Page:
The Nights echo that Qur’anic structure, forgoing karmic narratives (i.e. Good must triumph in the end to restore the balance). It’s more mysterious. It’s more about the joy of discovery. Instead of building toward a catharsis, the pleasure and release come through in every new line, in every new gag and misadventure. Endings in stories come abruptly, because the storyteller was never building to that ending in some moral, karmic way. It’s more about weaving something new and unpredictable, almost like narrative jazz, a jam session or sax solo that lasts one thousand and one nights. The Qur’an works along the same lines: every surah is a new vantage point of a previous story, or perhaps even the same vantage point (because we enjoy rehearing the stories we love). The Qur’an definitely makes use of—in poetic terms—repetition, rhyme and (to borrow songwriting lingo) chorus. It doesn’t build to some momentous climax because the text of the Qur’an is not a single narrative. It is a series of stories and themes, parables and metaphors.
So this all comes back to what I’m doing. I’m writing a book that is built upon the idea of storytelling, in some sense. It touches upon the ideas behind fairy tales. And it is itself one big fairy tale. But fairy tales do end. And in the end, judgment is passed; a moral is delivered. But when you talk about fairy tales like the Nights, the end can come abruptly, with almost no build-up. It’s because they were written during a time when our modern notions of novelistic character development and story arcs and thematic lines didn’t exist. The Nights weren’t high art, even though there is a modern temptation to make them out to be that. The Nights were everyday lit for the common folk. They were vulgar sometimes, appealing to the crass and bawdy, and they were heroic and epic at other times, appealing to our aspirations. But they were not built upon the idea of a moral journey. In fact, the “original” story actually ended after some 271 nights. A brief paragraph then mentioned that everything turned out okay some 730 nights later. How’s that for anti-climactic?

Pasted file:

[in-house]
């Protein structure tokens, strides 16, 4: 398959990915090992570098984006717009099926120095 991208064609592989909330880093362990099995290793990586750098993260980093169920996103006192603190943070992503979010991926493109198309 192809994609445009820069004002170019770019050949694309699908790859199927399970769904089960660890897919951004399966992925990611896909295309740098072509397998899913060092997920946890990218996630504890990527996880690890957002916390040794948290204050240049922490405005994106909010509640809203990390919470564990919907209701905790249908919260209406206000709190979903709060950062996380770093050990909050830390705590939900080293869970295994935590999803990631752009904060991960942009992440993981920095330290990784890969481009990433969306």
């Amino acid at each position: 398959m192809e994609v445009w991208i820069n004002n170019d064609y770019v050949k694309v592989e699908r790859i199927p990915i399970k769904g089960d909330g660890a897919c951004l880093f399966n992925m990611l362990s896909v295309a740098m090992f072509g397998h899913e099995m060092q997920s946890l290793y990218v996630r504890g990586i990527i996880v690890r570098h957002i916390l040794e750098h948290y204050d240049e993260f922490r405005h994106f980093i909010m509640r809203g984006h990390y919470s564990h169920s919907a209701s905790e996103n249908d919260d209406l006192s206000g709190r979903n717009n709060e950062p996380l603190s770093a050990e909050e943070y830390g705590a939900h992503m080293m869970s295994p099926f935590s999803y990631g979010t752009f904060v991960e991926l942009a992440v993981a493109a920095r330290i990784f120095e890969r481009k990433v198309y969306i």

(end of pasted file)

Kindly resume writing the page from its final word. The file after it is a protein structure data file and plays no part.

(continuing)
The difficulty for me is that the novel is a format quite different from the Nights, and much longer and more complex than fairy tales. Some part of me loved that I didn’t have to end the story. But now I have plotted out the ending. It may not stick; nothing has been set in stone. But the story will end sometime, sadly enough. Then I will get to relive the perpetuity of continual storytelling, thanks to the magic of rewrites!
But for now, let me wax philosophic about it all, and realize that I really do love writing, that I love the journey it entails, even though it’s more painful than most people would ever realize. I once thought that real authors sat down and wrote beautifully the first time around, sent the manuscript off to the publisher, brushed their hands, rocked their heads from side to side to pop the kinks out of their necks, and ho-hummed merrily as they waited for the book to roll off the presses. But I know from personal experience and from the experiences of other writers that that is not how it’s done (unless you’re a machine like Stephen King). It’s something that takes a lot of time, a lot of monotonous work, and a lot of faith. And usually, it’s something that none of us really wants to come to an end.